systemd.scope(5) — Linux manual page


SYSTEMD.SCOPE(5)              systemd.scope             SYSTEMD.SCOPE(5)

NAME         top

       systemd.scope - Scope unit configuration

SYNOPSIS         top


DESCRIPTION         top

       Scope units are not configured via unit configuration files, but
       are only created programmatically using the bus interfaces of
       systemd. They are named similar to filenames. A unit whose name
       ends in ".scope" refers to a scope unit. Scopes units manage a
       set of system processes. Unlike service units, scope units manage
       externally created processes, and do not fork off processes on
       its own.

       The main purpose of scope units is grouping worker processes of a
       system service for organization and for managing resources.

       systemd-run --scope may be used to easily launch a command in a
       new scope unit from the command line.

       See the New Control Group Interfaces[1] for an introduction on
       how to make use of scope units from programs.

       Note that, unlike service units, scope units have no "main"
       process: all processes in the scope are equivalent. The lifecycle
       of the scope unit is thus not bound to the lifetime of one
       specific process, but to the existence of at least one process in
       the scope. This also means that the exit statuses of these
       processes are not relevant for the scope unit failure state.
       Scope units may still enter a failure state, for example due to
       resource exhaustion or stop timeouts being reached, but not due
       to programs inside of them terminating uncleanly. Since processes
       managed as scope units generally remain children of the original
       process that forked them off, it is also the job of that process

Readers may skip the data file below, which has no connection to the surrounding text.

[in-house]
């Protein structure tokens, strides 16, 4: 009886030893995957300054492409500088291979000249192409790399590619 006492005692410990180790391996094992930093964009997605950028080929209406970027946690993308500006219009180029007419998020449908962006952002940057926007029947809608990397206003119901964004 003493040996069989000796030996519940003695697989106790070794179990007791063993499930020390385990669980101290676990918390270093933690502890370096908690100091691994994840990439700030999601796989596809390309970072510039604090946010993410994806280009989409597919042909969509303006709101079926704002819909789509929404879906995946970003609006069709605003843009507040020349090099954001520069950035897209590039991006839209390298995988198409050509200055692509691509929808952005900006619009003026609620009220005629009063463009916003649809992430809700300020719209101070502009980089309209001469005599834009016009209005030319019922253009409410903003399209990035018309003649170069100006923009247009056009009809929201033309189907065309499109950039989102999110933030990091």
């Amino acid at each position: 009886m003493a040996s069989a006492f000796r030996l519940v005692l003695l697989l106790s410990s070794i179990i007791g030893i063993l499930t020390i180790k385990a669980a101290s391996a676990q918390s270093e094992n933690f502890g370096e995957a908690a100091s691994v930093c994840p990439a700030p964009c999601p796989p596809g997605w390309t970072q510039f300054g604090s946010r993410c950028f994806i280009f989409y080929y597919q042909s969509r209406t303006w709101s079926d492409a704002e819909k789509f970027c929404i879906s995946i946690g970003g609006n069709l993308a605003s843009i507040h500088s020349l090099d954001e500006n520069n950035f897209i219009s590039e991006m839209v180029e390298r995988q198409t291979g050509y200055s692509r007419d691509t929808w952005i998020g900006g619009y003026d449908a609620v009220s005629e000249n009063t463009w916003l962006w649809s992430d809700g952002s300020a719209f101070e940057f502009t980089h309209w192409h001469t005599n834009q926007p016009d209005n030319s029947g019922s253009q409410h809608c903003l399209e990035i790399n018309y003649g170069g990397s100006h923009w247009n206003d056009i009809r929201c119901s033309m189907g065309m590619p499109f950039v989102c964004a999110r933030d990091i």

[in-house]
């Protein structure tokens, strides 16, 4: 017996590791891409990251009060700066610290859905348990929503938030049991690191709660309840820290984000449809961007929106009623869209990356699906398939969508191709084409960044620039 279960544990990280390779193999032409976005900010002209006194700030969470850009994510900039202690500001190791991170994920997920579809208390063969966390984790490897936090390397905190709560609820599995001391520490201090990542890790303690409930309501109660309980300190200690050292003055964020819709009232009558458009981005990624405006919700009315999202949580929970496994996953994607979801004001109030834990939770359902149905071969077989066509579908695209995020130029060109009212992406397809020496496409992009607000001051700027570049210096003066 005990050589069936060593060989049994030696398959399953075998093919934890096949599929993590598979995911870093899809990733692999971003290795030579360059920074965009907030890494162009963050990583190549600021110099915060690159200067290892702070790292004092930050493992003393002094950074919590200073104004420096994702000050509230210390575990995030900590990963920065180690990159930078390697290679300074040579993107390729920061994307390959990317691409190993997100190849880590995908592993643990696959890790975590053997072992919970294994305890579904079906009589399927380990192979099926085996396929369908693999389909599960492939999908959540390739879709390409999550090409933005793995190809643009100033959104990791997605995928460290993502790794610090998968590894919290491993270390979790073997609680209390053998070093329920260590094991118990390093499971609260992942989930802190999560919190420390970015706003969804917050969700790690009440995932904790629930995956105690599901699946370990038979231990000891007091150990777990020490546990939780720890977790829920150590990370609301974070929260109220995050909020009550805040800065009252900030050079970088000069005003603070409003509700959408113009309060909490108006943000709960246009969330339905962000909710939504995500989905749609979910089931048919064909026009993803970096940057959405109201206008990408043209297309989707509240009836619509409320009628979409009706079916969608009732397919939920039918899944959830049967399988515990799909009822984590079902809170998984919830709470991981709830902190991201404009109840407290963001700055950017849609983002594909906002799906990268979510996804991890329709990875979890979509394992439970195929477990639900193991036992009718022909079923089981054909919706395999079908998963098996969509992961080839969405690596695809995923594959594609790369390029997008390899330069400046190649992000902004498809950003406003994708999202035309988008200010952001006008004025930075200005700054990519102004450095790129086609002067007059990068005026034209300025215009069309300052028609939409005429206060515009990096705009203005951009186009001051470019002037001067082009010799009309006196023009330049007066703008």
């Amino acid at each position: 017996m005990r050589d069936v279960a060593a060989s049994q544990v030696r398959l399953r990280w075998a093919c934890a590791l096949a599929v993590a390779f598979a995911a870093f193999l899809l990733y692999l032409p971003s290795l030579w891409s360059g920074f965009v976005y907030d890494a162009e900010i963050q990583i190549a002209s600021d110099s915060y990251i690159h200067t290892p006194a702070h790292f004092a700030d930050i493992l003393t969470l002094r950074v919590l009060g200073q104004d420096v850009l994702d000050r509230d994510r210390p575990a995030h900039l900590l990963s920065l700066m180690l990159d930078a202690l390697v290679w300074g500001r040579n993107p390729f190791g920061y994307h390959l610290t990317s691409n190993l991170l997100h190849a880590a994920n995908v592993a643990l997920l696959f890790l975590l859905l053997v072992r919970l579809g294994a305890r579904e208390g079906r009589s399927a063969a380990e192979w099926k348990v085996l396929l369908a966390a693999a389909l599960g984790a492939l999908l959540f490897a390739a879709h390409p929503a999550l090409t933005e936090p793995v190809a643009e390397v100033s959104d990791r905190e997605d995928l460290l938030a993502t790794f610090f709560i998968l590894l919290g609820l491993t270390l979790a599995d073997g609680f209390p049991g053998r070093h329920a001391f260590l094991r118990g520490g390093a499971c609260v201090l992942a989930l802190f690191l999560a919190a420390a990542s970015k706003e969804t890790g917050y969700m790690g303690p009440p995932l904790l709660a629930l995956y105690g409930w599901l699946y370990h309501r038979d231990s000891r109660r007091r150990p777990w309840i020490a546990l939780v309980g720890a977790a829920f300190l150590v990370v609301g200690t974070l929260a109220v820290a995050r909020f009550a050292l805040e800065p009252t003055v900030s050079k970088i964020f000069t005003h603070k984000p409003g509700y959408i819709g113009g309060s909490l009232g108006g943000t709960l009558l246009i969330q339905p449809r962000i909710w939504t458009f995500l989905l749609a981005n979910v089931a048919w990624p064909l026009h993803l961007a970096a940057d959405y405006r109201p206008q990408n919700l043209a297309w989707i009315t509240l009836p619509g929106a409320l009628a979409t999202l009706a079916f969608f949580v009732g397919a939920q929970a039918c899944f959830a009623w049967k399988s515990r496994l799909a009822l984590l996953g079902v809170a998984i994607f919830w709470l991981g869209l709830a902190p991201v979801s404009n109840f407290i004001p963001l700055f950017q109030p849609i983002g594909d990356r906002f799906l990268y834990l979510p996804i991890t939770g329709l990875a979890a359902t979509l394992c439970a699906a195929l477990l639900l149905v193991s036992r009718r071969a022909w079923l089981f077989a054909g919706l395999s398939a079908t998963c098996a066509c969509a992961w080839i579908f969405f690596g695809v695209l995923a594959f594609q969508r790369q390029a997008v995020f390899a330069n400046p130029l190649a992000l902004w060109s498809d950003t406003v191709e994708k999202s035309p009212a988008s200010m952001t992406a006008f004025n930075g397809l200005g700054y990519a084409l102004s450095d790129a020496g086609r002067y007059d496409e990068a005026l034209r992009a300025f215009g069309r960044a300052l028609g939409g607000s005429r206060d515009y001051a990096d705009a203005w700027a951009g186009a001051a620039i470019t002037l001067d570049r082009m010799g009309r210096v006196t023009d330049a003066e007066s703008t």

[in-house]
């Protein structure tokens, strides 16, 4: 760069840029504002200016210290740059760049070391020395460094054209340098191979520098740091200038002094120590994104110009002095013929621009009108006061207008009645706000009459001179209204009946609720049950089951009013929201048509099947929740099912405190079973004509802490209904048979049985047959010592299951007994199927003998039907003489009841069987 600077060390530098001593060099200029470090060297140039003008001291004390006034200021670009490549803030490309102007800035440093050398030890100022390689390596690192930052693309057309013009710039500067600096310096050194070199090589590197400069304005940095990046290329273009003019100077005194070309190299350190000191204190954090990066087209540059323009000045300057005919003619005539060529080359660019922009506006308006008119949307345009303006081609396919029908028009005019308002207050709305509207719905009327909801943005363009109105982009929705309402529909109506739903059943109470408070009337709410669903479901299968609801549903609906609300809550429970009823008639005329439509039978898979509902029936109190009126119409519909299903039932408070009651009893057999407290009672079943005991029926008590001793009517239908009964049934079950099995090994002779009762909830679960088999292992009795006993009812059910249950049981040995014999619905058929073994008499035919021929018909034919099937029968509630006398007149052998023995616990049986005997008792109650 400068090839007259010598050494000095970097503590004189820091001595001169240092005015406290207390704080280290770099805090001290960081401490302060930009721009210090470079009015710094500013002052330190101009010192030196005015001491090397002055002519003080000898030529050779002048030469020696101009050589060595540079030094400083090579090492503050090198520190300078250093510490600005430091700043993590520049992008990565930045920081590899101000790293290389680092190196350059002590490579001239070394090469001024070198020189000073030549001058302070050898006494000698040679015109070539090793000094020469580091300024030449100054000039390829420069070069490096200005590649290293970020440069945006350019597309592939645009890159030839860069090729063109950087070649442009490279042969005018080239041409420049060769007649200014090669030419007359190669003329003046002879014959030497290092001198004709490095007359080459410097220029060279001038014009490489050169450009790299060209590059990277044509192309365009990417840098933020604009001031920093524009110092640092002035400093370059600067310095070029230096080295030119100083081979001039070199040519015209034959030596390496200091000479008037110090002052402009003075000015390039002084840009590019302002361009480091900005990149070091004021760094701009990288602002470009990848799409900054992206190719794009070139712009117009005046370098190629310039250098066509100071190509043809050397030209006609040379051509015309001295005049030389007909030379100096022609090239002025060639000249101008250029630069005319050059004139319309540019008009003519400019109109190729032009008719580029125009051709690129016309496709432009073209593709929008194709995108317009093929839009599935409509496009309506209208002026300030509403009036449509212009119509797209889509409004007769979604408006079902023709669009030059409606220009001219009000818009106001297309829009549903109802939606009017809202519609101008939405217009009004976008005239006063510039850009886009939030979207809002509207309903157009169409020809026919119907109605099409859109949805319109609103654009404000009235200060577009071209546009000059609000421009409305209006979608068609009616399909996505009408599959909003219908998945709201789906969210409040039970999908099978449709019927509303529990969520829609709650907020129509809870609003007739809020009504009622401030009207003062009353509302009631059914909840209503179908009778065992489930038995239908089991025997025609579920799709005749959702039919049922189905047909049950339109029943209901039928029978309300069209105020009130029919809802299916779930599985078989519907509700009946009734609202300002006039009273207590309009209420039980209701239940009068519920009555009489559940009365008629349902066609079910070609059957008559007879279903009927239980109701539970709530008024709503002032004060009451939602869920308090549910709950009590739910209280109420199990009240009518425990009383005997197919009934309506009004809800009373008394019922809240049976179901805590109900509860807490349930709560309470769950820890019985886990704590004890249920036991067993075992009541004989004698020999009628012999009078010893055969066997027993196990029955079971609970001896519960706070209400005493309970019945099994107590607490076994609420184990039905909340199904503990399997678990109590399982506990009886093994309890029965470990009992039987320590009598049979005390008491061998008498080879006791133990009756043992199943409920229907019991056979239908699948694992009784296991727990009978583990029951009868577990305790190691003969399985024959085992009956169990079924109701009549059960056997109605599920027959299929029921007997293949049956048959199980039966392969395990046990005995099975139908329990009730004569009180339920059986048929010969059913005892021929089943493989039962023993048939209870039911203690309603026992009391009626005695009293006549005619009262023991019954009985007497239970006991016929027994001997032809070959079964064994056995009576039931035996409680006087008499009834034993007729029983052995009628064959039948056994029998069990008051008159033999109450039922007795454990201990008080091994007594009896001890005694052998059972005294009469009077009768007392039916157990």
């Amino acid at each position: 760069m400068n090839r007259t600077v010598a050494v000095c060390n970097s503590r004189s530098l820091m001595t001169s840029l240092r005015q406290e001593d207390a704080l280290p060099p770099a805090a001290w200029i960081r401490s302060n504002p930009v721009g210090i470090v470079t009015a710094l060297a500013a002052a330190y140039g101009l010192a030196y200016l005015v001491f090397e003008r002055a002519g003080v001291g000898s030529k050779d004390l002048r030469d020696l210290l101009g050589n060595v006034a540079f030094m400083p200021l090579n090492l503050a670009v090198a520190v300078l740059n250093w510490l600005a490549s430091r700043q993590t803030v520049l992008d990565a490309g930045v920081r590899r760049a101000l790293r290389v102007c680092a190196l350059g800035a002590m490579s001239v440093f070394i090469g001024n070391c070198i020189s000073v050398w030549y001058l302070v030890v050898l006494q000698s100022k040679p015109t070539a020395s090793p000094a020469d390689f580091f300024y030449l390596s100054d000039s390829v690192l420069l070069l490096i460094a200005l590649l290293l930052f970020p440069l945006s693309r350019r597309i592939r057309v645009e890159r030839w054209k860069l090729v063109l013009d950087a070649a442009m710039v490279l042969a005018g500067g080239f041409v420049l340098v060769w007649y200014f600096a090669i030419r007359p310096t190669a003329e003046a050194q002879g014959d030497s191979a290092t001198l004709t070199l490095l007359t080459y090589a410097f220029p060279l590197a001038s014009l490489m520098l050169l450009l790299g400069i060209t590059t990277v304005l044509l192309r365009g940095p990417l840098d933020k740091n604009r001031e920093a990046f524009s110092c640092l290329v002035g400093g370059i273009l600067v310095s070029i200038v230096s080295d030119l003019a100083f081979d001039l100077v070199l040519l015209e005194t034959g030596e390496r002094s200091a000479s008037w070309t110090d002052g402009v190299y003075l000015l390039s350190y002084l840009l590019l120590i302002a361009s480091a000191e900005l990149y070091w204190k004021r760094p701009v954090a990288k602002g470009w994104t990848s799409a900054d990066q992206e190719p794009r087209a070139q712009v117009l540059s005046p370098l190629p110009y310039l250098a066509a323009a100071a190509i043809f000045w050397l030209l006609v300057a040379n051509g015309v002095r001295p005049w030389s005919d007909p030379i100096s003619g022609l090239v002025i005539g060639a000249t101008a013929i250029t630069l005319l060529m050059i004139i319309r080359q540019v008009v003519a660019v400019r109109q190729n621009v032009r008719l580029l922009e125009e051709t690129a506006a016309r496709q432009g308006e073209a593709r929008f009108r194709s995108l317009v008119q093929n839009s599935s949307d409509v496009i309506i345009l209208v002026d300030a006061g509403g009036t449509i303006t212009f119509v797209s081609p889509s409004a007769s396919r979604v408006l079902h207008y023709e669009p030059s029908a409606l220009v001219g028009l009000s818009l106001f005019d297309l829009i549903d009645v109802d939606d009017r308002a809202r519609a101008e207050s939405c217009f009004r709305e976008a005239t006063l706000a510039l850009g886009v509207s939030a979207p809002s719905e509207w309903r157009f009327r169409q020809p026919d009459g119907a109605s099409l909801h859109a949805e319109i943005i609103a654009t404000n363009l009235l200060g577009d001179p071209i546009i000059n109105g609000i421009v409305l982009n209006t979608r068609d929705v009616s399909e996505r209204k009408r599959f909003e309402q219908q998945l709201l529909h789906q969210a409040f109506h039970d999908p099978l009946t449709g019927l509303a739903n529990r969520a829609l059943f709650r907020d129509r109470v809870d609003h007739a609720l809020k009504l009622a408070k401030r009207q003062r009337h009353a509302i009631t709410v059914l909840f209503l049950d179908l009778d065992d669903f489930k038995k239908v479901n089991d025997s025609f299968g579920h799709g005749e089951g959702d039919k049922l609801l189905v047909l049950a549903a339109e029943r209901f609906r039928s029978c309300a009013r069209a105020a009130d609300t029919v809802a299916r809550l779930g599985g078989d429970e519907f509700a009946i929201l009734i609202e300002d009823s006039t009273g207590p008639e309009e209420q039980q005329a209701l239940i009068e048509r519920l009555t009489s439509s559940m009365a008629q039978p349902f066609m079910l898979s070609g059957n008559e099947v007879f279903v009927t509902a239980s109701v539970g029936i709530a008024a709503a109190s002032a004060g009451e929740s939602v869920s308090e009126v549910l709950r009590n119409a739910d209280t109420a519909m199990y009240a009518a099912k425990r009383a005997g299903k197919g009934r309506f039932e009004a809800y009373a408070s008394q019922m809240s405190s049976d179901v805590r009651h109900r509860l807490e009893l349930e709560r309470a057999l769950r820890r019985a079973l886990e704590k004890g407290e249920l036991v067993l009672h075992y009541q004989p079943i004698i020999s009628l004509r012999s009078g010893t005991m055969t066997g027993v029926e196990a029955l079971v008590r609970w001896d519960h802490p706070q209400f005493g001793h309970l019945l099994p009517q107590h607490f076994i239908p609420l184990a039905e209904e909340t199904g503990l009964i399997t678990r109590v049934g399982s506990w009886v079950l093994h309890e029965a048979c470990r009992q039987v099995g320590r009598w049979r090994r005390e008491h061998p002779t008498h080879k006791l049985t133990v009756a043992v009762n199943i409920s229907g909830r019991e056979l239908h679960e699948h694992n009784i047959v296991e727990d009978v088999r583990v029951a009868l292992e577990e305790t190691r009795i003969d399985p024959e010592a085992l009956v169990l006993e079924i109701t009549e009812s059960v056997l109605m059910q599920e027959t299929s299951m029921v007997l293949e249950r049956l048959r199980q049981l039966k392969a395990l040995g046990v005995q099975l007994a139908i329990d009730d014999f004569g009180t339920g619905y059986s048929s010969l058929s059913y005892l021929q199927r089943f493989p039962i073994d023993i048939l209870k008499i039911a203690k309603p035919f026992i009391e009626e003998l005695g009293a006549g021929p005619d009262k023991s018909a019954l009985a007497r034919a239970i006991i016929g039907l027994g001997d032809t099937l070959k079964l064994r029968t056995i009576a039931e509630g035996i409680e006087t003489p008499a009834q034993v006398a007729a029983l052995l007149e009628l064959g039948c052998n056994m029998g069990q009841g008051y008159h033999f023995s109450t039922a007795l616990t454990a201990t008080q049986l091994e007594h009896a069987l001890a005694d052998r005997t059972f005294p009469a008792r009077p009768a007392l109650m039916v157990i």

to collect their exit statuses and act on them as needed.


   Implicit Dependencies
       Implicit dependencies may be added as result of resource control
       parameters as documented in systemd.resource-control(5).

   Default Dependencies
       The following dependencies are added unless
       DefaultDependencies=no is set:

       •   Scope units will automatically have dependencies of type
           Conflicts= and Before= on These ensure that
           scope units are removed prior to system shutdown. Only scope
           units involved with early boot or late system shutdown should
           disable DefaultDependencies= option.

OPTIONS         top

       Scope files may include a [Unit] section, which is described in

       Scope files may include a [Scope] section, which carries
       information about the scope and the units it contains. A number
       of options that may be used in this section are shared with other
       unit types. These options are documented in systemd.kill(5) and
       systemd.resource-control(5). The options specific to the [Scope]
       section of scope units are the following:

           Configure the out-of-memory (OOM) killing policy for the
           kernel and the userspace OOM killer systemd-oomd.service(8).
           On Linux, when memory becomes scarce to the point that the
           kernel has trouble allocating memory for itself, it might
           decide to kill a running process in order to free up memory
           and reduce memory pressure. Note that systemd-oomd.service is
           a more flexible solution that aims to prevent out-of-memory